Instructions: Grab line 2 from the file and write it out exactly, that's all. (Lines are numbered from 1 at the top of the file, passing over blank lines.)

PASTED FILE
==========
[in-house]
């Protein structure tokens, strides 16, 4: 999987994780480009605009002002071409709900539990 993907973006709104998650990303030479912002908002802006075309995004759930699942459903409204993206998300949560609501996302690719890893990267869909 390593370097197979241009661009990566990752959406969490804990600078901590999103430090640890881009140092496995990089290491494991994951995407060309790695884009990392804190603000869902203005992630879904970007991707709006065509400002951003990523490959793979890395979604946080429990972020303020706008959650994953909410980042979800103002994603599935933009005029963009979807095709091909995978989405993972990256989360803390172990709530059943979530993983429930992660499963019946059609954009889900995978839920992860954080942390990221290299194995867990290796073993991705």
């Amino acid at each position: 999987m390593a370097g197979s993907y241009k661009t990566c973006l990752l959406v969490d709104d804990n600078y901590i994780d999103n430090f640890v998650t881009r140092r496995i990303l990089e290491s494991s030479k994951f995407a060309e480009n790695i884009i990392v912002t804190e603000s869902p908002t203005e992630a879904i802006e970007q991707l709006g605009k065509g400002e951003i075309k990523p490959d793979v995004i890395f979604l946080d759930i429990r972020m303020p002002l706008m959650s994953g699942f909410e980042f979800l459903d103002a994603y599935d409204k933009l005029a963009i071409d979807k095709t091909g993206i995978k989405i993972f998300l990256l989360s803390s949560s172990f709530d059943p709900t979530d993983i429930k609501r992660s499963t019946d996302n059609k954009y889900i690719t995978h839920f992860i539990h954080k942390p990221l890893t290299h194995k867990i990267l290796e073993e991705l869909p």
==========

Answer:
């Protein structure tokens, strides 16, 4: 999987994780480009605009002002071409709900539990 993907973006709104998650990303030479912002908002802006075309995004759930699942459903409204993206998300949560609501996302690719890893990267869909 390593370097197979241009661009990566990752959406969490804990600078901590999103430090640890881009140092496995990089290491494991994951995407060309790695884009990392804190603000869902203005992630879904970007991707709006065509400002951003990523490959793979890395979604946080429990972020303020706008959650994953909410980042979800103002994603599935933009005029963009979807095709091909995978989405993972990256989360803390172990709530059943979530993983429930992660499963019946059609954009889900995978839920992860954080942390990221290299194995867990290796073993991705």